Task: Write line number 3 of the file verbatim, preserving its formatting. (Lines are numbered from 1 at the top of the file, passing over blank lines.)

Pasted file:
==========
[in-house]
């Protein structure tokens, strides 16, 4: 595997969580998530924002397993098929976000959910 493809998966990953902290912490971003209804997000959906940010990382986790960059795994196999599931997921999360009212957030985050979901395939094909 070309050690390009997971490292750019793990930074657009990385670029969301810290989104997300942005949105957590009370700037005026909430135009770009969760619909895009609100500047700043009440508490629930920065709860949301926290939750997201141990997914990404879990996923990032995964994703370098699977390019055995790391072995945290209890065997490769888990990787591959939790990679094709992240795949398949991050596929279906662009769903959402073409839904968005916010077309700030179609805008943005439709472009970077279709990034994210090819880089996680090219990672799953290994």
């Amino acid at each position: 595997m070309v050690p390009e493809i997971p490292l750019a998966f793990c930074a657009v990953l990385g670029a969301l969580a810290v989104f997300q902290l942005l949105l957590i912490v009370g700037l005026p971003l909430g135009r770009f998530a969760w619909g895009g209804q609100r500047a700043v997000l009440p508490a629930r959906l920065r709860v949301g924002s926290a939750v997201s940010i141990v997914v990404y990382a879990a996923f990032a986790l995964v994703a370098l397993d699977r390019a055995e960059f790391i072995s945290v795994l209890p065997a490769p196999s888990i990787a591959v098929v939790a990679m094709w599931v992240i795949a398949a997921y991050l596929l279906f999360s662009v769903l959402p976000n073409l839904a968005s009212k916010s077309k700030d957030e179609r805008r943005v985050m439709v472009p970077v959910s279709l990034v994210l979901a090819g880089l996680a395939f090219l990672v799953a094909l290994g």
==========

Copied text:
């Amino acid at each position: 595997m070309v050690p390009e493809i997971p490292l750019a998966f793990c930074a657009v990953l990385g670029a969301l969580a810290v989104f997300q902290l942005l949105l957590i912490v009370g700037l005026p971003l909430g135009r770009f998530a969760w619909g895009g209804q609100r500047a700043v997000l009440p508490a629930r959906l920065r709860v949301g924002s926290a939750v997201s940010i141990v997914v990404y990382a879990a996923f990032a986790l995964v994703a370098l397993d699977r390019a055995e960059f790391i072995s945290v795994l209890p065997a490769p196999s888990i990787a591959v098929v939790a990679m094709w599931v992240i795949a398949a997921y991050l596929l279906f999360s662009v769903l959402p976000n073409l839904a968005s009212k916010s077309k700030d957030e179609r805008r943005v985050m439709v472009p970077v959910s279709l990034v994210l979901a090819g880089l996680a395939f090219l990672v799953a094909l290994g």